Trevor Bidelman is a fourth-generation Kellogg’s worker. His great-grandpa, his grandpa and grandma, and his dad all worked at the storied cereal maker’s Battle Creek, Michigan, plant, making breakfast staples like Rice Krispies and Frosted Flakes.
Now Bidelman is on strike with 1,400 other Kellogg’s workers at four plants, and wonders if it will be a job worth taking when his own four kids grow up.
“This is a company that’s been coming at us over and over and over while their profits grow,” said Bidelman, 40, a mechanic at the plant and president of the local affiliate of the Bakery, Confectionery, Tobacco Workers and Grain Millers International Union (BCTGM), which represents Kellogg’s workers. “This fight is about the people coming up behind us. We’ve got to say enough is enough.”
The showdown at Kellogg’s revolves around a two-tier work system that the union says management is trying to expand at its plants in Michigan, Nebraska, Pennsylvania and Tennessee.
Their most recent contract created a class of “transitional” employees who are paid lower rates and have lesser benefits than “legacy” employees. These newer employees can graduate into the legacy system as more tenured workers retire or quit, and the contract stipulates no more than 30% of the workforce can be “transitional.”
But workers say Kellogg’s is seeking to eliminate that cap as they negotiate a new five-year contract. Doing so, they fear, would eventually leave all employees on the lower tier after legacy employees have moved on.
“This is a company that’s been coming at us over and over and over while their profits grow.”
Although pay rates vary by position, workers said there is currently a roughly $12-per-hour difference between legacy employees and transitional employees in many roles. The latter also pay health care costs that their legacy counterparts don’t, and are on a lesser retirement plan.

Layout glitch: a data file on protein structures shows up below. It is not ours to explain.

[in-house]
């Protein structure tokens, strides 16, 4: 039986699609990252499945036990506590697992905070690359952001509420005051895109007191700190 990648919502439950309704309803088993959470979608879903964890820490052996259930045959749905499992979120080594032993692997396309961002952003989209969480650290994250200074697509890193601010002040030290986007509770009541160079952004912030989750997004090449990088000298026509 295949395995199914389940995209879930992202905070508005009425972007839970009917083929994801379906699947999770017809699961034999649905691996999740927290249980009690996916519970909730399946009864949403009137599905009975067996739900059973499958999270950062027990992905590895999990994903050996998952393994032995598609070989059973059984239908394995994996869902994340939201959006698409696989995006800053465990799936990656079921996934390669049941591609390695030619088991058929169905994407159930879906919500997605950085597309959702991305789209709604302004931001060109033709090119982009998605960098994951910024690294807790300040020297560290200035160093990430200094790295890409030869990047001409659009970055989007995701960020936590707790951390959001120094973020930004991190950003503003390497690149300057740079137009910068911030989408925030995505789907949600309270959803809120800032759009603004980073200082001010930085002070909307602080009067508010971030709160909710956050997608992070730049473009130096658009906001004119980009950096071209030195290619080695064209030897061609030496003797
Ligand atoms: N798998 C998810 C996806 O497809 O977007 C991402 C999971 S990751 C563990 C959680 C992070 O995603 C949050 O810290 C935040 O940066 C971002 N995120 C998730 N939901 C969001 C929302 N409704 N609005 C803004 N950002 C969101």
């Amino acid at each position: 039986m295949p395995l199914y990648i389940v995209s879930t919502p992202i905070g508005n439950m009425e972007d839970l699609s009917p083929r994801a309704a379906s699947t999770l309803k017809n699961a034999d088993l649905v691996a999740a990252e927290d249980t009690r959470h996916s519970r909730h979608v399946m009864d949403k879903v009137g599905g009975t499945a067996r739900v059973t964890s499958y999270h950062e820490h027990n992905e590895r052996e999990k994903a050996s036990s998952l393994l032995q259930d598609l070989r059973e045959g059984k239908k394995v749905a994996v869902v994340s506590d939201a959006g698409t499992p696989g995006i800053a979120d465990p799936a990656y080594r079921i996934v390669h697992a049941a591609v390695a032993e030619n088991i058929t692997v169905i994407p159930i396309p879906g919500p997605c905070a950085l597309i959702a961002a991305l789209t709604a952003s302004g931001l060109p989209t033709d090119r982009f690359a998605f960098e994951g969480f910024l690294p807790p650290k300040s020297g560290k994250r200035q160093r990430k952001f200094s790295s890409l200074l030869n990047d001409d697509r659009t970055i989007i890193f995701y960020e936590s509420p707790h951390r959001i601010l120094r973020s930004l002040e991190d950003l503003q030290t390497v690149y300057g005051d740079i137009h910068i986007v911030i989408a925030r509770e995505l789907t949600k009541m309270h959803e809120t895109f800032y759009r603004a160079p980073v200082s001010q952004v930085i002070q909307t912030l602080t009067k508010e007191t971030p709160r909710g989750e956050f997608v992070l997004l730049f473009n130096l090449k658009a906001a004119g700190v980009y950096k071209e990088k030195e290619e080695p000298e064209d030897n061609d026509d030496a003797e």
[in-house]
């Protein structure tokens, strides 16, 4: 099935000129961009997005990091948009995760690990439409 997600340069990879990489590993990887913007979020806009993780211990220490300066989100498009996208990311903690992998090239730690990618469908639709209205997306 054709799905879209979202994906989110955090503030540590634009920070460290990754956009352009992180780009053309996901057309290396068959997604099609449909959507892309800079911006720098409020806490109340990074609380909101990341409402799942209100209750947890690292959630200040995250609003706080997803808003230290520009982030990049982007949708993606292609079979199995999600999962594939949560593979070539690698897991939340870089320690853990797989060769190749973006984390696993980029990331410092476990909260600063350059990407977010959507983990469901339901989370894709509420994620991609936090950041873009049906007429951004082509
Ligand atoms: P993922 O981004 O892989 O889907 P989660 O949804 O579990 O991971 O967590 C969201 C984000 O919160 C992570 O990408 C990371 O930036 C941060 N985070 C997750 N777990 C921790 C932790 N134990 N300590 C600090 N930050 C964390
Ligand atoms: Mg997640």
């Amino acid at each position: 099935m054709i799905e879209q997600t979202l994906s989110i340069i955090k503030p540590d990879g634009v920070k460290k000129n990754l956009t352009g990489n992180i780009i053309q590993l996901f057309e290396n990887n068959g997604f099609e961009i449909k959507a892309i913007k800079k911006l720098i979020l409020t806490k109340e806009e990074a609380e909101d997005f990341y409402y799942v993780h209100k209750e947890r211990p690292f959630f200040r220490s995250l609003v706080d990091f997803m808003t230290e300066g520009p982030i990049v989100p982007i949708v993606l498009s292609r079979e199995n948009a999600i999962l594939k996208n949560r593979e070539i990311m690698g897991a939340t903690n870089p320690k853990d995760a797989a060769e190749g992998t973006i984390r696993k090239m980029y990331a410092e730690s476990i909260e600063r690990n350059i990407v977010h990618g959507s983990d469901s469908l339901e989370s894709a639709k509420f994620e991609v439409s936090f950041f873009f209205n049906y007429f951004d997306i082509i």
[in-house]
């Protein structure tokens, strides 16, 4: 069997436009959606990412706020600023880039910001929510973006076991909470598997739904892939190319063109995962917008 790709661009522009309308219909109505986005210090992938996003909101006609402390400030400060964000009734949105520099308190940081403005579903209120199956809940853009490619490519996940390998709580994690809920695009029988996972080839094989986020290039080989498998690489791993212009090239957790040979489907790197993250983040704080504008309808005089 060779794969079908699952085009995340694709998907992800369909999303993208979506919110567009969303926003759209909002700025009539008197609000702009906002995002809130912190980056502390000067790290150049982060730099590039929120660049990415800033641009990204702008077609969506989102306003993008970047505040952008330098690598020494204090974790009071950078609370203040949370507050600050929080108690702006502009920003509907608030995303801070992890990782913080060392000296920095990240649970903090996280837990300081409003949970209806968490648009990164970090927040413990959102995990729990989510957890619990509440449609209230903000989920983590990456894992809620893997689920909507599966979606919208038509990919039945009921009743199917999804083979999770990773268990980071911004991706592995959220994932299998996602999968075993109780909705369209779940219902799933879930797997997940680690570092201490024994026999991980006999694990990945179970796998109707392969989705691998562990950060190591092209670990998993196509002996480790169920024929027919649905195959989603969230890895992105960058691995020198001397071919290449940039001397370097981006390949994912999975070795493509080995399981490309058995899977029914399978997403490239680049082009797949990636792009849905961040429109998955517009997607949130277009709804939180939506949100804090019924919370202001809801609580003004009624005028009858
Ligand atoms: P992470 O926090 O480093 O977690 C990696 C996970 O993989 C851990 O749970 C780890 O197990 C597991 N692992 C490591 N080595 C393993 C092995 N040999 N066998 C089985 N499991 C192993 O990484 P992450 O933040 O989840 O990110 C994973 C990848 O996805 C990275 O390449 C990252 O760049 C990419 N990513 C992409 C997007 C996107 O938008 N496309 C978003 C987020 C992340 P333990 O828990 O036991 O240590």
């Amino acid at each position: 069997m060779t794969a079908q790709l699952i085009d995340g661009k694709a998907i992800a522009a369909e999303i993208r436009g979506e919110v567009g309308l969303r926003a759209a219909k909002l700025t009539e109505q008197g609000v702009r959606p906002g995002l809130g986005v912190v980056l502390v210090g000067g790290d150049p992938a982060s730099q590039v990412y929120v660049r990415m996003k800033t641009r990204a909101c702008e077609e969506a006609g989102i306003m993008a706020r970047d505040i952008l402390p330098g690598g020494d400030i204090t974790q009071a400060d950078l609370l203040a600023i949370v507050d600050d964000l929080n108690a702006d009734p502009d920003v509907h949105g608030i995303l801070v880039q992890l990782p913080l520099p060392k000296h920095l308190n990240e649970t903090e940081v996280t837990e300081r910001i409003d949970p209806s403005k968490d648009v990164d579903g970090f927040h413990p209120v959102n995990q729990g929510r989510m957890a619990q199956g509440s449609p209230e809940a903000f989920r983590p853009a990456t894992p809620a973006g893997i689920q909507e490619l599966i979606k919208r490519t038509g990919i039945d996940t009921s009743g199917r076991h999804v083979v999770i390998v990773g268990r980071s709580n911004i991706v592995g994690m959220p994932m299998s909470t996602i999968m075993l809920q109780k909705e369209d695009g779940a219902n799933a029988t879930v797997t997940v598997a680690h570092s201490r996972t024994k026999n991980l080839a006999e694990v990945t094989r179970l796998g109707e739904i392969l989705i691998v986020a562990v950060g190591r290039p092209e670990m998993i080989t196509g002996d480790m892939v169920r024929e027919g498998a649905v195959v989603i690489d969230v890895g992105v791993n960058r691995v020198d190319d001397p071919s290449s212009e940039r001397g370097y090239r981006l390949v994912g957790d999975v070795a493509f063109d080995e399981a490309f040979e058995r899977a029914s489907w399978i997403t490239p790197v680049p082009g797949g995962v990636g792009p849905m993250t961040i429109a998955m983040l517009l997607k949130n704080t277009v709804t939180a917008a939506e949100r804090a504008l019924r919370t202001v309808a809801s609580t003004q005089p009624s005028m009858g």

Bidelman maintains that if the cap were lifted on the lower tier, then down the road Kellogg’s would no longer be middle-class-sustaining work. And while his own paycheck would not be affected, those of his future co-workers would be.
“When you look at the Battle Creek area, getting into Kellogg’s was a career,” he said. “Now they want to turn it into a job. What they don’t understand is you’re only in a job until you find a better one and grab it.”
Top pay on the legacy scale comes to around $30 per hour. Kellogg’s spokesperson Kris Bahner said in an email that the average earnings of a Kellogg’s cereal worker came to around $120,000 last year, and that most employees (i.e., legacy ones) have “unparalleled, no-cost comprehensive health insurance.”
He said the company’s proposal to the union would “offer significant increases in wages, benefits and retirement,” though presumably the company would save considerable money over time as the lower tier of workers expanded.
“We are disappointed by the union’s decision to strike,” Bahner said. “Kellogg provides compensation and benefits for our U.S. [ready-to-eat cereal] employees that are among the industry’s best.”
Dan Osborn, a plant mechanic and president of the local in Omaha, Nebraska, said legacy employees do make good money, and he doesn’t doubt many earn $120,000 or more. But a huge share of that haul comes from overtime racked up working 12- or 16-hour days, often seven days a week.